The heat and maybe even the humidity is bad enough during those dog days of summer, but maybe what really gets to you is the brown, dry lawn that just can’t seem to keep up, even with all the water you’re pouring onto it. It’s time to look at some warm-season drought resistant grass.
Making Ordinary Grasses More Drought Resistant
Did you know that the cultural practices you use can help make regular grasses more drought resistant? Here are a few ideas you might try before working on reseeding your lawn with the latest and greatest drought-resistant grass varieties; these ideas will also work to get your drought resistant varieties well established and surviving strongly through the summer heat.
What kind of soil do you have? Sandy soil drains off water faster, shortening the amount of time that plant roots are able to draw up the water. A cup of sand particles had a much smaller amount of surface area to hold water versus smaller clay particles that can do a better job of holding water.
How deep is your soil? If you’ve got a slender layer of topsoil on top of bedrock or hardpan (heavily compacted soil), your plant roots may not be able to penetrate deeply enough to be able to take up water during a drought when the water table drops.
Have you been pampering your lawn? It may be time for a little tough love. A lawn watered on a daily basis has no reason to develop deep roots, because there is always surface water available. This will come back to bite you when it’s hot and the water is baking off before it can soak in.
So what can you do to fix these issues? The first answer is organic matter. Organic matter in the soil is exactly what it sounds like – bits of leaves, thatch, earthworm casings and bug remains that provide a world of good to the soil. Organic matter holds moisture and nutrients for the plants to use at a phenomenally higher rate than even the tiny clay particles we discussed above.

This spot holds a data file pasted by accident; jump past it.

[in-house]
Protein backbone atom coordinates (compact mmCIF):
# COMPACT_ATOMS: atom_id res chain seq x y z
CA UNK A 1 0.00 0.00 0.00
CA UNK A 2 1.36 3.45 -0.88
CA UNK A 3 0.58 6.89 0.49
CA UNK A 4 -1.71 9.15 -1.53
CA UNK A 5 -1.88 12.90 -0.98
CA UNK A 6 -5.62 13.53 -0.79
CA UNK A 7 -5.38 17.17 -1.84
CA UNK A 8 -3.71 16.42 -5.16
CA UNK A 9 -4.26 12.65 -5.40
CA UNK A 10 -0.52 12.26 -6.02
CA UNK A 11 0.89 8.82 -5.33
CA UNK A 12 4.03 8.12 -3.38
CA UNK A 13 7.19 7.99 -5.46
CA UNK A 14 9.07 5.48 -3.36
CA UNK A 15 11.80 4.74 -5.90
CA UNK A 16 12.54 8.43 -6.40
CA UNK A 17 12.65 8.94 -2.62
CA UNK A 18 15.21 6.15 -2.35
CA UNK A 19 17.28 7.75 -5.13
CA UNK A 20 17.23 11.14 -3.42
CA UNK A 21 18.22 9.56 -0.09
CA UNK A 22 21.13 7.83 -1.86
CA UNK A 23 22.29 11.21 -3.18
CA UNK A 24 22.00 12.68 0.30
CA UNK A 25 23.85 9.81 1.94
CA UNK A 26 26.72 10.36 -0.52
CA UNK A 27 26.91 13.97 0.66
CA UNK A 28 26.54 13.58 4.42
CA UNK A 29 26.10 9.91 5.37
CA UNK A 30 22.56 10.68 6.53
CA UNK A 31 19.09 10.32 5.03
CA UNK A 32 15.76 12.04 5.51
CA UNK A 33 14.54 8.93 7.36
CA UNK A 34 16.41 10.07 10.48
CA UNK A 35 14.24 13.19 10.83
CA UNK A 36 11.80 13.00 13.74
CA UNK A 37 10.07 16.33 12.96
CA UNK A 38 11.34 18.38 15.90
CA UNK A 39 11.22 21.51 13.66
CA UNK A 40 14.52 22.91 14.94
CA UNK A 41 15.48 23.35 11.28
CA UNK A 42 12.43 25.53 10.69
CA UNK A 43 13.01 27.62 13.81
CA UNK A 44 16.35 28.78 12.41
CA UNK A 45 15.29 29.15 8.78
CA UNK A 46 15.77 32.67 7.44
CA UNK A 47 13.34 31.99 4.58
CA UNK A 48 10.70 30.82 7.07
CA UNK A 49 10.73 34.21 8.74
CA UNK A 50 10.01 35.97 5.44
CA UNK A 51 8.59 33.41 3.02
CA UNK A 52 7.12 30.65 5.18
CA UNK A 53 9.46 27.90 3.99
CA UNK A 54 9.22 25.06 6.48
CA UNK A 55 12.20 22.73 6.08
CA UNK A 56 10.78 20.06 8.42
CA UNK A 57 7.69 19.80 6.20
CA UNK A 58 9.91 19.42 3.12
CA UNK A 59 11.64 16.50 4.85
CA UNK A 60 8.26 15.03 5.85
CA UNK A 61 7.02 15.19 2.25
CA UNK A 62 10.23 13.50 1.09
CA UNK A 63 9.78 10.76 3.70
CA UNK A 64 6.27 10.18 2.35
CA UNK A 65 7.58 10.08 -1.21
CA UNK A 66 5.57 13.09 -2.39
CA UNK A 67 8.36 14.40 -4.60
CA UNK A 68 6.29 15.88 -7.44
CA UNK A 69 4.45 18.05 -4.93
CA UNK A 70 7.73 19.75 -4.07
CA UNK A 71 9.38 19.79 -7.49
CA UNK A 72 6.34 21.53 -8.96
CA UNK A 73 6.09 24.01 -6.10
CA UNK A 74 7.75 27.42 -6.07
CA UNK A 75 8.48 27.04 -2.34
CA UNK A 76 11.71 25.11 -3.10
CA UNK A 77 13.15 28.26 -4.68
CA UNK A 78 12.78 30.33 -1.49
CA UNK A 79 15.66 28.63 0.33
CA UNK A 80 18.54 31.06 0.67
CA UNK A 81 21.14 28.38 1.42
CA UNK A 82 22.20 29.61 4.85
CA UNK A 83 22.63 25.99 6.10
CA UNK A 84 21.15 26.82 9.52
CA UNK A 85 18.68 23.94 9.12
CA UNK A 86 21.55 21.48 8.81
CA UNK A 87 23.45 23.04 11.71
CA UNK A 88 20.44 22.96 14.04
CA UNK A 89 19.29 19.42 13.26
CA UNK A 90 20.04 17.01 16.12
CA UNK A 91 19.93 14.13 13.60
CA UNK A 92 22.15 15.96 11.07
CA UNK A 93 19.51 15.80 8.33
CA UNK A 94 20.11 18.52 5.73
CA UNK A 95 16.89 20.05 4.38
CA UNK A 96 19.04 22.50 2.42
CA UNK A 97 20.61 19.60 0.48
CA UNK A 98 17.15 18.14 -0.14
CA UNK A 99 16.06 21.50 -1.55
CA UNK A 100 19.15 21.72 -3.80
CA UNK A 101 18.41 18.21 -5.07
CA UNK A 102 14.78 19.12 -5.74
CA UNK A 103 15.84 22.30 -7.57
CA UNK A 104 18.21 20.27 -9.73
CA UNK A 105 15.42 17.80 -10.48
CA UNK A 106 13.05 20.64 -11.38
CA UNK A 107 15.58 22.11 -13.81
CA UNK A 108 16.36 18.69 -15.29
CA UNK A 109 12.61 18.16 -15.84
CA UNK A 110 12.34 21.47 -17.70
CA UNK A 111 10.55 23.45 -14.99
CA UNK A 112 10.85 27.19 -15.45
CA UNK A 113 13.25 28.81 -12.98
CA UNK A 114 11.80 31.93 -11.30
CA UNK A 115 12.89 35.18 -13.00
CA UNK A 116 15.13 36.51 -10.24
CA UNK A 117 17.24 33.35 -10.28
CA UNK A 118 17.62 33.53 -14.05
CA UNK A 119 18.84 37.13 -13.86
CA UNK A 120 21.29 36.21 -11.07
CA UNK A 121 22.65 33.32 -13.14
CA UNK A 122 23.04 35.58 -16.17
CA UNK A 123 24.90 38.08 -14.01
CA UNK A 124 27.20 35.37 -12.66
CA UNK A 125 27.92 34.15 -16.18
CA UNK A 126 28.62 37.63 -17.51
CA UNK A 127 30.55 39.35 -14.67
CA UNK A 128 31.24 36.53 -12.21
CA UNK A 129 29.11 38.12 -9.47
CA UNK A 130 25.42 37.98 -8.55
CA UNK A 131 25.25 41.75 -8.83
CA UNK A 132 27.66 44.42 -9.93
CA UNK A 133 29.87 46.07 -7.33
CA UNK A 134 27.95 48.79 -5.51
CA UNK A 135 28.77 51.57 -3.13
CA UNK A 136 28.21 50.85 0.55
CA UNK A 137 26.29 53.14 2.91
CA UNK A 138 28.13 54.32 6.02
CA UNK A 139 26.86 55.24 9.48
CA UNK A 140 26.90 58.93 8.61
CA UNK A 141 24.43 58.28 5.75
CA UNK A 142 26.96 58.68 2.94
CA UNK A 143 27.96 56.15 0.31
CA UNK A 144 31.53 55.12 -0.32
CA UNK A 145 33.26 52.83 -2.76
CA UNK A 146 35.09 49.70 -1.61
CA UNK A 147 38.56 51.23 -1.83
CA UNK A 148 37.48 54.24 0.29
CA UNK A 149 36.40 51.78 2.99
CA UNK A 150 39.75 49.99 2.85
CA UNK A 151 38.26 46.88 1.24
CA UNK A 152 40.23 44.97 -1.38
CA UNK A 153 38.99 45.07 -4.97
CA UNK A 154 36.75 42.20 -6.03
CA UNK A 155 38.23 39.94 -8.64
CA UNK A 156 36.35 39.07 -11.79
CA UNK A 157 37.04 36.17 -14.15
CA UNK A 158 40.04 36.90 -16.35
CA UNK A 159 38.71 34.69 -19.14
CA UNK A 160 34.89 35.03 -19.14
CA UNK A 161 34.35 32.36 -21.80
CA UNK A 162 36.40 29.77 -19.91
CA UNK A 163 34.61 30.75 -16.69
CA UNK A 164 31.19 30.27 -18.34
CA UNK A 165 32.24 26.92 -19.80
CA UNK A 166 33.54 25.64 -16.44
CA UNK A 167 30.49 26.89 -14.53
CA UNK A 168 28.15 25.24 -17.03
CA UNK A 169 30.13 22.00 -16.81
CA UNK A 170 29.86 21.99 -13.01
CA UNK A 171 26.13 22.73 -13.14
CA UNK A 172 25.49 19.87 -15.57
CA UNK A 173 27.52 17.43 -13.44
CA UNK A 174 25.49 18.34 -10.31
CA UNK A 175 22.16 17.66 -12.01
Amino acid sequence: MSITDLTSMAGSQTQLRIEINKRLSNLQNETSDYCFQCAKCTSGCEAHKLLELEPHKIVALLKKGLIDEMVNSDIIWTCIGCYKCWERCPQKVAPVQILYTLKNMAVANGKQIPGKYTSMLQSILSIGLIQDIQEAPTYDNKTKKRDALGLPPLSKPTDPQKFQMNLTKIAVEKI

Finding the Right Drought Resistant Grass
Tall fescue is based off of a wild variety found in Kentucky in 1931. It tends to be somewhat coarse in leaf, but grows in poorly fertilized soils. In well prepared soil, it can develop a deep root system, making it more drought resistant. Though some fine fescue varieties have been developed that have a finer leaf blade, they’re not as drought resistant. Heavily compacted clay soils can prevent this cool-season grass from putting down deep roots.
Smooth brome grass was imported to the U.S. from Hungary during the 1800’s. It’s a low-maintenance cool season grass with wide blades and is often used for erosion control on roadways. It can be invasive in areas, so you’ll want to keep an eye on it to keep it from spreading more than you’d like.
Blue Grama Grass
Blue grama grass is a U.S. native warm season grass. A very low maintenance and drought resistant type, it typically grows no higher than 15″ and does not require much mowing to keep it short. It is not very shade tolerant and doesn’t do well with high amounts of traffic. It also does not do well at elevations above 6,500 feet.
Another U.S. native grass, buffalo grass is very similar in temperament to blue grama grass. It is also very drought resistant, does not grow quickly, requires little fertilizer and is a warm-season grass. It also is not shade tolerant, can’t deal well with high traffic areas and does not grow well above 6,500 feet in elevation.
Bermuda grass is wonderful for higher traffic areas but requires more frequent mowing than other warm-season grasses. It has consistent growth from June to August, making it have a more even appearance as the summer goes on. It does not tolerate poorly drained soil and spreads vegetatively.
Often used in golf courses, zoysia grass is a warm weather grass that spreads vegetatively and creates a dense planting. It is drought resistant, requires little in the way of mowing or fertilizer and is a hardy, pest-resistant turf grass. It does go dormant faster than other warm season grasses.
These drought resistant grass varieties will create a beautiful lawn for you year-round.